US President-elect Joe Biden’s trade policy is expected to mark a shift from his predecessor Donald Trump’s unilateralism and protectionism to a more conventional approach based on multilateralism.
Along with his other economic initiatives, Biden’s multilateral approach to trade issues will pose both opportunities and challenges for South Korea’s economy.
President Moon Jae-in’s government is now urged to cooperate closely with local business associations and political parties to ensure that the economic partnership between Korea and the US continues to grow stronger during the Biden presidency, while responding appropriately to what may be more sophisticated trade pressure from Washington.
Korea, which relies heavily on exports for growth, is positioned to gain significant benefits from an improvement in global trade sentiment that may follow Biden’s inauguration as the 46th US president on Jan. 20.
His massive stimulus package, worth more than $3 trillion -- if approved by a Congress that could be split, with Biden’s Democrats retaining a narrow majority in the House and control of the Senate still undecided -- would bolster domestic demand and increase Korea’s shipments to the world’s largest economy.
A report from a local research institute showed that when the US growth rate goes up by 1 percentage point, Korea’s exports tend to increase by 2.1 percentage points with its gross domestic product climbing by 0.4 percentage points.
The country’s exporters must also be hoping that Biden’s departure from Trump’s go-it-alone approach helps settle pending trade issues with the US down the road.
As of the first quarter this year, the number of Korean products subject to US tariffs stood at 43, eight more than a year earlier. The figure is the highest among nations imposing duties on goods imported from Korea.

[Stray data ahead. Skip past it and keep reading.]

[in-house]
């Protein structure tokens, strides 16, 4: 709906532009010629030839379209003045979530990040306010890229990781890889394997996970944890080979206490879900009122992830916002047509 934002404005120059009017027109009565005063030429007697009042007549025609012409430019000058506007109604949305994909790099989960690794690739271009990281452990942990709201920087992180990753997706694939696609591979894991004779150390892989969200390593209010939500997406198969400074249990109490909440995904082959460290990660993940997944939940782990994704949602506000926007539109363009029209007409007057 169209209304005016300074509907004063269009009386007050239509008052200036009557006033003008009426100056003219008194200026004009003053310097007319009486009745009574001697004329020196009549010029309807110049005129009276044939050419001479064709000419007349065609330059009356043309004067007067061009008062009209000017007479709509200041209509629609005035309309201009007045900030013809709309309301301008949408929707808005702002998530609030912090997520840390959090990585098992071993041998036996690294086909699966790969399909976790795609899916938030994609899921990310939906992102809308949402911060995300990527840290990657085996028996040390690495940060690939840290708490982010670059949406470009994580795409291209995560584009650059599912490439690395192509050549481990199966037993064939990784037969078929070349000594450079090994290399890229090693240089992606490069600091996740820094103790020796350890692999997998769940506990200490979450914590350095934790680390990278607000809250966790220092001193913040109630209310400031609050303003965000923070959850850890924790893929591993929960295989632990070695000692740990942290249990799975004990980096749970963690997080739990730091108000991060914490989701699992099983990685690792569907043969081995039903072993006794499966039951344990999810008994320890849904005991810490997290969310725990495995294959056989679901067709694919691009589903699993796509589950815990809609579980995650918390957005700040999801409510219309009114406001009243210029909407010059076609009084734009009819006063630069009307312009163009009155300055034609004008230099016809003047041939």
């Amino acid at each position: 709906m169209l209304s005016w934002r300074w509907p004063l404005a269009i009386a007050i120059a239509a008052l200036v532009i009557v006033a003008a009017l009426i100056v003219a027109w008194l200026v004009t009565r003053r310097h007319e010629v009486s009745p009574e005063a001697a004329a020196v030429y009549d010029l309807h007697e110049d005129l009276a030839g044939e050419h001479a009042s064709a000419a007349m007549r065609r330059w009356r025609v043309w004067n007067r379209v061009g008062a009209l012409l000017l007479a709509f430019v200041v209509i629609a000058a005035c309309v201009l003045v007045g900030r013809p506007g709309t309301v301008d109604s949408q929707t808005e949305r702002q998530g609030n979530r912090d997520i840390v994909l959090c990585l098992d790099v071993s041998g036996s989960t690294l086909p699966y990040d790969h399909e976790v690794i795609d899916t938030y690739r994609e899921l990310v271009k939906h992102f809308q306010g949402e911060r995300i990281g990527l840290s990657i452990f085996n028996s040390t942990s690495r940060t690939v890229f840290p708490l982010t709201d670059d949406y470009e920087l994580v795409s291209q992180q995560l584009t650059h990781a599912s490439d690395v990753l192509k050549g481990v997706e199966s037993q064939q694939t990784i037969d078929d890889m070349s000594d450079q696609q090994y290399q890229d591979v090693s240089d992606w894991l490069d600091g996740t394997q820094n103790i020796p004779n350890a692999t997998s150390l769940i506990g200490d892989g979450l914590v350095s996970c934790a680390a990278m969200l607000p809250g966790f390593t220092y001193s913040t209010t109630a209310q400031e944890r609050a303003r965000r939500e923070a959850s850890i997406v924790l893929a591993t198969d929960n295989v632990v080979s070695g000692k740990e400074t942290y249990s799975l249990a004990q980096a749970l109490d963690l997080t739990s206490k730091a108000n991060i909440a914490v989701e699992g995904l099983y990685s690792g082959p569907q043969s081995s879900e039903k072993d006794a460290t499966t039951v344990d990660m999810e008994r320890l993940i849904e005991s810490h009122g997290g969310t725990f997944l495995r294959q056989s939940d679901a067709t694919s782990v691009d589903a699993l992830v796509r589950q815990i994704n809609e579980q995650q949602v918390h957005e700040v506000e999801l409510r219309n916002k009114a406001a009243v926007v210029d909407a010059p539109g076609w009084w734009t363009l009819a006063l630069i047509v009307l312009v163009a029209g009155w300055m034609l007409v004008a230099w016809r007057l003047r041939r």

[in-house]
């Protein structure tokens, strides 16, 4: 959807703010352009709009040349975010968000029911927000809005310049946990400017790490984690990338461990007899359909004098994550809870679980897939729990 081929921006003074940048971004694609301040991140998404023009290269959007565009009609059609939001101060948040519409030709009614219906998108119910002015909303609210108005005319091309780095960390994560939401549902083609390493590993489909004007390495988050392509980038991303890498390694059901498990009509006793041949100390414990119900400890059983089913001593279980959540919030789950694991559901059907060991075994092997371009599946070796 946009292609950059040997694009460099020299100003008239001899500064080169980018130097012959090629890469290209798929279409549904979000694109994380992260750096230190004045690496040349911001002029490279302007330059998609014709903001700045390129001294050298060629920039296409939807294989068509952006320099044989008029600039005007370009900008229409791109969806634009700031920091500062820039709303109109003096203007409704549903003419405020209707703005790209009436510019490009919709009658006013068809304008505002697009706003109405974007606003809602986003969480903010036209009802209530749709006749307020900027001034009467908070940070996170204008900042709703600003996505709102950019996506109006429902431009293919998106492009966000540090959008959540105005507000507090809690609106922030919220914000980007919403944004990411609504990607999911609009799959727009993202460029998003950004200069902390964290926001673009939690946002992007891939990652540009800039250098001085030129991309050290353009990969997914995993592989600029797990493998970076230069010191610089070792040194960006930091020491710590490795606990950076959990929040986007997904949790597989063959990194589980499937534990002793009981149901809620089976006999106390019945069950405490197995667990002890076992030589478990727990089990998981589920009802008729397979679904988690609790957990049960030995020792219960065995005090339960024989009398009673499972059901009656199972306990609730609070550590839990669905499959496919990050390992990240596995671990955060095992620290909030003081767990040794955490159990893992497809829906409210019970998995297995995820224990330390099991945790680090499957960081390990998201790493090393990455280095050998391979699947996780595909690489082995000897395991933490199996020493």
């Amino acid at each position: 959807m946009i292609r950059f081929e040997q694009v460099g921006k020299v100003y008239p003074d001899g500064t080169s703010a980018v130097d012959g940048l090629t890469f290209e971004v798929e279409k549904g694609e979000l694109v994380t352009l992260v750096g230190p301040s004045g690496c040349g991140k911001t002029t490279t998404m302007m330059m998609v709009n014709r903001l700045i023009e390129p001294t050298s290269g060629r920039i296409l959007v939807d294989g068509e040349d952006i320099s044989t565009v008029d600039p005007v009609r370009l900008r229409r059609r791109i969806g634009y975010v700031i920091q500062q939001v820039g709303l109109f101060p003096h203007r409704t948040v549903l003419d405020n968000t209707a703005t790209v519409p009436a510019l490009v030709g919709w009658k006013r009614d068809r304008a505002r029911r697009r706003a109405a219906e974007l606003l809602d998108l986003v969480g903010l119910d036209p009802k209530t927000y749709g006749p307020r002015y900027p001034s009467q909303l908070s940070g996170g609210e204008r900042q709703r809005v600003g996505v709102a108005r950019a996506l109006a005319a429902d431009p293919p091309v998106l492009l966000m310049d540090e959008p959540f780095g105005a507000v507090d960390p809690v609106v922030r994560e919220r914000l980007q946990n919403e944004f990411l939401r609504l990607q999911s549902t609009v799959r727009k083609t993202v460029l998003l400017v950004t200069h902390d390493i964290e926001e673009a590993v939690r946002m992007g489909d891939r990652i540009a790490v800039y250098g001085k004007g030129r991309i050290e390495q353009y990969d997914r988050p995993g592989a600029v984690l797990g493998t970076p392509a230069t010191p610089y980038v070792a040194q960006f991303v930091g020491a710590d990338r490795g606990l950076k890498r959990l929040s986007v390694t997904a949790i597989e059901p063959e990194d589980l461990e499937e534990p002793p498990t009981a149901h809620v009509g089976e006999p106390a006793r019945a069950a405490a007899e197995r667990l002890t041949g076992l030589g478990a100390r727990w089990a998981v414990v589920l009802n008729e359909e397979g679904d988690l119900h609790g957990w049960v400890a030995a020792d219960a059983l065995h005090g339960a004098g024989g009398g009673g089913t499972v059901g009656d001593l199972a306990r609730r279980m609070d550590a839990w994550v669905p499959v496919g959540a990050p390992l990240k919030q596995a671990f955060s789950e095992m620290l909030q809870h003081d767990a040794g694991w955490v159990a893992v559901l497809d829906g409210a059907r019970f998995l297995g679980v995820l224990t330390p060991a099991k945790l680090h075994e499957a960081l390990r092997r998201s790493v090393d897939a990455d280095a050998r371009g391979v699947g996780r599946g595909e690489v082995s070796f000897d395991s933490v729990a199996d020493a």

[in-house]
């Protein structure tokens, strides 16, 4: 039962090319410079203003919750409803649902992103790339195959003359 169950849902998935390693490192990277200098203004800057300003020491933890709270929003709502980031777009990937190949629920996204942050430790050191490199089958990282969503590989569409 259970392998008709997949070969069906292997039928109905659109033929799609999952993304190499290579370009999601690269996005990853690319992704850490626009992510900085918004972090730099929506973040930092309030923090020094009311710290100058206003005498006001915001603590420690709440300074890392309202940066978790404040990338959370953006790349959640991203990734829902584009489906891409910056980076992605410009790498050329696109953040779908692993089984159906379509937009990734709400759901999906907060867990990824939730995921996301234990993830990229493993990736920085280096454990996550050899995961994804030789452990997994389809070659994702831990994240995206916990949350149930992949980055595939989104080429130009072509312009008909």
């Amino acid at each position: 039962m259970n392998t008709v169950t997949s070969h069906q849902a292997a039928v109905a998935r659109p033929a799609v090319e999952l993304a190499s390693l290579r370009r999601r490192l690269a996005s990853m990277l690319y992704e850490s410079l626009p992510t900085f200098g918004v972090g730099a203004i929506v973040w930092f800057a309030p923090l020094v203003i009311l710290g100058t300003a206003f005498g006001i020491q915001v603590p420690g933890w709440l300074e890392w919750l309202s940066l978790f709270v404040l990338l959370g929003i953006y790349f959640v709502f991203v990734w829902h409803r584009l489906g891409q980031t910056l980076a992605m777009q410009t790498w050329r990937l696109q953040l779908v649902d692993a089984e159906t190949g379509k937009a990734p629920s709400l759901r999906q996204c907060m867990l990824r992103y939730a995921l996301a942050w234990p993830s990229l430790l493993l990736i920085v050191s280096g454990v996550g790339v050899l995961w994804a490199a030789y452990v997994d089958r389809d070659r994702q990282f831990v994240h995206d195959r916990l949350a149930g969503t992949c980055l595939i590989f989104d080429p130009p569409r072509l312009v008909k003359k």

The incoming US administration’s eco-friendly policies could increase the burden on Korean exporters.
Last week Biden vowed that if he won the US presidential election, his country would rejoin the Paris climate accord on his first day in office. He has proposed a carbon adjustment fee or quota on imports that do not meet US environmental standards.
His “Buy American” policy, another key plank of “Bidenomics,” which is meant to boost US domestic manufacturing, will also heighten pressure on Korean companies to enhance their competitiveness and increase investment in the US.
The Biden team is expected to be more coherent and sophisticated than the Trump administration in getting Korea and other US allies and partners to join the US side in the escalating Sino-American confrontation over a widening range of issues.
His administration may not immediately redress this year’s “phase one” trade deal, which eased tensions with Beijing. But it will eventually move in that direction in concert with key US allies in Asia and Europe, unlike Trump’s unilateral approach.
Korean firms may find it more difficult to circumvent Washington’s push to decouple technological links with China and build supply chains to exclude it, if a Biden administration seeks to do the work systematically within the structure of international rulemaking.
This norm-based approach could further weigh on Korea, which relies on China as a market for about a quarter of its exports. Increased demand from China helped Asia’s fourth-largest economy grow 1.9 percent on-quarter in the July-September period of this year after two consecutive quarterly declines, according to recent data from the Bank of Korea.
Seoul also needs to prepare for the possibility that a Biden administration will move to rejoin a free trade deal encompassing a dozen Pacific Rim nations.
Negotiations on the Trans-Pacific Partnership agreement were concluded in 2015 at the initiative of then-US President Barack Obama’s administration, in which Biden served as vice president. After Trump withdrew the US from the accord shortly after he took office in 2017, Japan led the other remaining members to launch the Comprehensive and Progressive Agreement for Trans-Pacific Partnership two years later.
Under a Biden administration that emphasizes multilateral free trade, the US is likely to seek to enter the pact, seeing it as an effective check against China’s growing economic influence.
Korea has been reluctant to join a trade framework for the Pacific Basin that excludes China. This stance may prove no longer sensible, if the incoming US administration moves to reenter it as part of efforts to rebuild Washington’s global leadership.